Frequently Asked Questions - Public Records

An official appointed to assist private citizens access California Department of Justice's public information, per the California Public Records Act. Find out more in guidelines, pdf for accessing public records maintained by the California Department of Justice.

No, please contact the agency directly. Our department cannot assist you with obtaining records from other government agencies.

The Freedom of Information Act (FOIA) is a federal law that is not applicable to requests for records of a state agency. As a result, we construe requests made under FOIA as inquiries under the California Public Records Act, the law which is applicable to California state government agency records. The Public Records Act is contained in Government Code section 6250 et seq.

No, the DOJ generally cannot assist you in retrieving records from another agency. However, the Public Records Act provides several “judicial” remedies for persons who believe that they have been wrongfully denied records to which they are entitled. (Gov. Code sections 6258 and 6259.) Absent special circumstances, the Legislature did not envision an enforcement role for the Attorney General in connection with noncompliance under the Act. You may wish to consult with a private attorney to evaluate your options. We are not in a position to perform legal research or to provide legal advice on behalf of individual members of the public or private clients.

As a law enforcement agency, the Attorney General's Office does not release information on consumer complaints that involve as-yet-unproven allegations that could create misleading and unfair impressions about a company. Our Consumer Protection Section uses these consumer complaints to look for patterns of deceptive or unfair business practices where legal action brought by the Attorney General could serve the interest of the general public. You may be able to learn about consumer complaints about the company by contacting the Better Business Bureau where the company is located or doing business.

Information on unclaimed property turned over to the State of California by banks, businesses and other organizations is available from the Controller.

No, neither our office nor any other State office routinely maintains copies of wills and trusts. We suggest that you contact the attorney who prepared the will or trust. If the estate has already been probated, contact the Probate Court in the county where the death occurred or where the assets are primarily located.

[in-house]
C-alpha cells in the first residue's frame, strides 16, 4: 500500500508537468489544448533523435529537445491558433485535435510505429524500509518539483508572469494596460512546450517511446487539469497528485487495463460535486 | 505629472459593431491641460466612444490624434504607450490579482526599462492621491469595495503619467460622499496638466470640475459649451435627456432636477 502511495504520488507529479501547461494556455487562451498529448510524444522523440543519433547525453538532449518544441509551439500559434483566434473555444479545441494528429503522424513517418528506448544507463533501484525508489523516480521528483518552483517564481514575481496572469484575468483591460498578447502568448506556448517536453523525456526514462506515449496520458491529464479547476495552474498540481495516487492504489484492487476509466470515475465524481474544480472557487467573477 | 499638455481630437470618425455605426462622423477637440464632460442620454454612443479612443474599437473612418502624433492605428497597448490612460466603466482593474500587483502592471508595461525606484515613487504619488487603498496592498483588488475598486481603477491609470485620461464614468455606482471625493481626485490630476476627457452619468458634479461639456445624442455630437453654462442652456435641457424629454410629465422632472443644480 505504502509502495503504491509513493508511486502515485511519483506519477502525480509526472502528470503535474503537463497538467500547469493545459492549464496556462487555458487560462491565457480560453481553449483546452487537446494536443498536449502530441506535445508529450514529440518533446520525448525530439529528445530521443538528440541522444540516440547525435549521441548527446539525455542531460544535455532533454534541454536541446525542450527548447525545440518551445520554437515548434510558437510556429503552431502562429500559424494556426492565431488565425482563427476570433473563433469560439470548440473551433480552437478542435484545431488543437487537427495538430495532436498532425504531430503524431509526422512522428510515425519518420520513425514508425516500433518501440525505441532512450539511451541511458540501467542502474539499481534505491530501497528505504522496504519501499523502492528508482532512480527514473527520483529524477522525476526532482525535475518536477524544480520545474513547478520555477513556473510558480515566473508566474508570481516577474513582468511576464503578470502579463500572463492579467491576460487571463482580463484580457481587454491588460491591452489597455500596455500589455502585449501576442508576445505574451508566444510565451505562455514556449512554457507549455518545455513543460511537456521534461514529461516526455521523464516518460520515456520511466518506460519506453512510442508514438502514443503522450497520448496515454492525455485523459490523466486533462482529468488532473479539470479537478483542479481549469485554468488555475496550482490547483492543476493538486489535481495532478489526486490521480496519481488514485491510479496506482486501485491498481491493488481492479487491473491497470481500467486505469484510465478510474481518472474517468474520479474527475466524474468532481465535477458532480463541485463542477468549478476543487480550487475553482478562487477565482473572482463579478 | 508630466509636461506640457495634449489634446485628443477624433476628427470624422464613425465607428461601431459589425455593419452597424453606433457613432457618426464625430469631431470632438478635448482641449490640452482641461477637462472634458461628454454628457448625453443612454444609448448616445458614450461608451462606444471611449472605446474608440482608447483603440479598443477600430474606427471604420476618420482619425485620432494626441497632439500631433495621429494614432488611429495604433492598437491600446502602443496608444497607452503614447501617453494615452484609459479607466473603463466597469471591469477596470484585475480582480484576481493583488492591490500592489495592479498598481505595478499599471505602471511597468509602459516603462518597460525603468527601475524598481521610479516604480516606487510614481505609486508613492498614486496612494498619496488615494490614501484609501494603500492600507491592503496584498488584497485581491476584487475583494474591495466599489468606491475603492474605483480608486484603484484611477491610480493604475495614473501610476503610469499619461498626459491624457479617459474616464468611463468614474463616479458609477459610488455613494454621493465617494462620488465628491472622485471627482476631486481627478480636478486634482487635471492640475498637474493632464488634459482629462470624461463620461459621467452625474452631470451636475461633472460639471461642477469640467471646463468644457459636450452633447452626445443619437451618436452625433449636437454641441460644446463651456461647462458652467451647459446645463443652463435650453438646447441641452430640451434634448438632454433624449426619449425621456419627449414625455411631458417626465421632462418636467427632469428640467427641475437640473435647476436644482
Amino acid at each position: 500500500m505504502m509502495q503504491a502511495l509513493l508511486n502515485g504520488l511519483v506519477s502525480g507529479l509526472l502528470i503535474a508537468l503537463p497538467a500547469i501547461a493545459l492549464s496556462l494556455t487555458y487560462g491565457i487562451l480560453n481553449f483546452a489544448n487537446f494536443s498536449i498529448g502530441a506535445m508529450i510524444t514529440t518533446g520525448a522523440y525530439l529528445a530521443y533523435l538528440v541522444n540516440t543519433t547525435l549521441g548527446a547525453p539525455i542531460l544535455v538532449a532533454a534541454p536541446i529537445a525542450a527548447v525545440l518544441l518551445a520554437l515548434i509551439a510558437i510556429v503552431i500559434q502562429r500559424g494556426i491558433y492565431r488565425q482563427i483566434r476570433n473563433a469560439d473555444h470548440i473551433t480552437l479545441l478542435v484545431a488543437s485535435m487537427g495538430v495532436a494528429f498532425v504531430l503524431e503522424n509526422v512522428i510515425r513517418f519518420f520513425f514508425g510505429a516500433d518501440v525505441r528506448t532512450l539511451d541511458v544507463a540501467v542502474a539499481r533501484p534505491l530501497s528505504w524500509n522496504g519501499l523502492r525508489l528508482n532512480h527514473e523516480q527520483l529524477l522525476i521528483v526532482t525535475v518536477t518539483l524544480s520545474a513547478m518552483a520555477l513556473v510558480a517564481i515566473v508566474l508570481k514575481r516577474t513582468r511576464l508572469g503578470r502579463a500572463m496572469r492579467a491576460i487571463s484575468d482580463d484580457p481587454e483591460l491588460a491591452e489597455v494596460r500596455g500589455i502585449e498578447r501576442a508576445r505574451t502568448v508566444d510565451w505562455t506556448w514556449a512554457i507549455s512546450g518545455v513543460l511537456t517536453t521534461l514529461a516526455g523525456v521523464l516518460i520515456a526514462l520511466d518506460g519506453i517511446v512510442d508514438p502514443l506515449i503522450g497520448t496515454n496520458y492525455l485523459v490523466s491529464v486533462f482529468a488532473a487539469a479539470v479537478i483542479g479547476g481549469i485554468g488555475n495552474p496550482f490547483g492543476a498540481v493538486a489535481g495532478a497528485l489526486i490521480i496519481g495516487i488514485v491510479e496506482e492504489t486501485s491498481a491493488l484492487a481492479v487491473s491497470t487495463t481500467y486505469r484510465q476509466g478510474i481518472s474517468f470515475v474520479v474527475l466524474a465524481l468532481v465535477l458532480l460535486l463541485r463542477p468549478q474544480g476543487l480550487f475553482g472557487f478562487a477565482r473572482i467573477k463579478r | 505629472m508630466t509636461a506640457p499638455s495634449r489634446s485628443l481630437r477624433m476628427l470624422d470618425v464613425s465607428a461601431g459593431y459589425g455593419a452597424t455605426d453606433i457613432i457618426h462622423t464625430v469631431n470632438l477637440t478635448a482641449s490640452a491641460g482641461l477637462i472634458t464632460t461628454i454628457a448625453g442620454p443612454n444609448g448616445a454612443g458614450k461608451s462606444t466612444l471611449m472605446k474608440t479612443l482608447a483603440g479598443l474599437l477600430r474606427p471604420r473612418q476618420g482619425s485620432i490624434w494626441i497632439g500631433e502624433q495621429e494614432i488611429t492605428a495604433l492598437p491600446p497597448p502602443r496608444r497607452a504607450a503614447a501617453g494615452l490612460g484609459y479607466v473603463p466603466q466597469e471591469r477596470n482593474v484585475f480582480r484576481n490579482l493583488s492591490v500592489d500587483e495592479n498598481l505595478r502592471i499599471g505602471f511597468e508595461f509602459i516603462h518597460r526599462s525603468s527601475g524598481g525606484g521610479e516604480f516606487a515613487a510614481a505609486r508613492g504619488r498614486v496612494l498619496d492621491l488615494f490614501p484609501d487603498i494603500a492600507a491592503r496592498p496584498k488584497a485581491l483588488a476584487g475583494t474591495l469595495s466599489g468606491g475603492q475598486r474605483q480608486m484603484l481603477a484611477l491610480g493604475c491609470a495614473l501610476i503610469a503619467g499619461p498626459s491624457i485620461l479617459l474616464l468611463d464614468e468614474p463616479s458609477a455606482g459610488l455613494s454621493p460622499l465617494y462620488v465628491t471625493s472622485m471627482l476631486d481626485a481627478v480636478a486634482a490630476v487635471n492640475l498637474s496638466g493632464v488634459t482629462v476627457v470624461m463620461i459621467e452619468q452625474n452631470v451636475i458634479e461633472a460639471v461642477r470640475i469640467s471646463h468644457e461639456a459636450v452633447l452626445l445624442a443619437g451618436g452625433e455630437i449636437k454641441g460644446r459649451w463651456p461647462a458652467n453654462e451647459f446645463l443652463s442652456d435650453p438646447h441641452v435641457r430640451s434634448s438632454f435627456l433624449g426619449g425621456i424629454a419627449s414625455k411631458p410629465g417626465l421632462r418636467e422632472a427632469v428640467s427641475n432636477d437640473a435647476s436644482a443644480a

No, you may not acquire transcripts of oral proceedings in the Superior Court from the DOJ. Government Code section 69954 requires that transcripts of oral trial court proceedings be acquired from the court reporter, and not from another government agency that may possess the transcript. The Court Reporter's Office and/or the Clerk of the Court of the county in which the proceedings were held may be able to assist you in locating and acquiring court transcripts. This provision does not apply to deposition transcripts or the clerk’s records of official litigation events which is called a “clerk’s transcript.”

For assistance in locating someone in California, you may wish to use the following resources:

Family Member Search
Salvation Army Missing Persons Locator Service
180 East Ocean Blvd.
Long Beach, CA 90802
Phone: (800) 698-7728

Birth, Death & Marriage Records
California Department of Public Health
Office of Vital Records – MS 5103
P.O. Box 997410 Sacramento, CA 95899-7410
Phone: (916) 445-2684

Last Employer Search
Social Security Administration
OEO FOIA Workgroup
300 N. Greene Street
P.O. Box 33022
Baltimore, Maryland 21290-3022

Yes. You may request that the Department of Justice conduct a firearms eligibility background check by submitting a Personal Firearms Eligibility Check (PFEC) application to the Department of Justice. For more information about how to request a PFEC, please visit the Bureau of Firearms Frequently Asked Questions. PFEC applications are available from the bureau's website and from your local firearms dealer.

In most cases, no. State law prohibits persons or agencies from requesting or requiring another person to have a PFEC conducted. (Penal Code section 12077.5, subd. (g).) Although DOJ maintains the Armed and Prohibited Persons System (APPS), a database listing persons who purchased handguns, registered assault weapons or obtained licenses to carry concealed weapons and later became prohibited from possessing and purchasing firearms, information in the APPS database is only available to law enforcement. (Penal Code 12010, subd. (b).)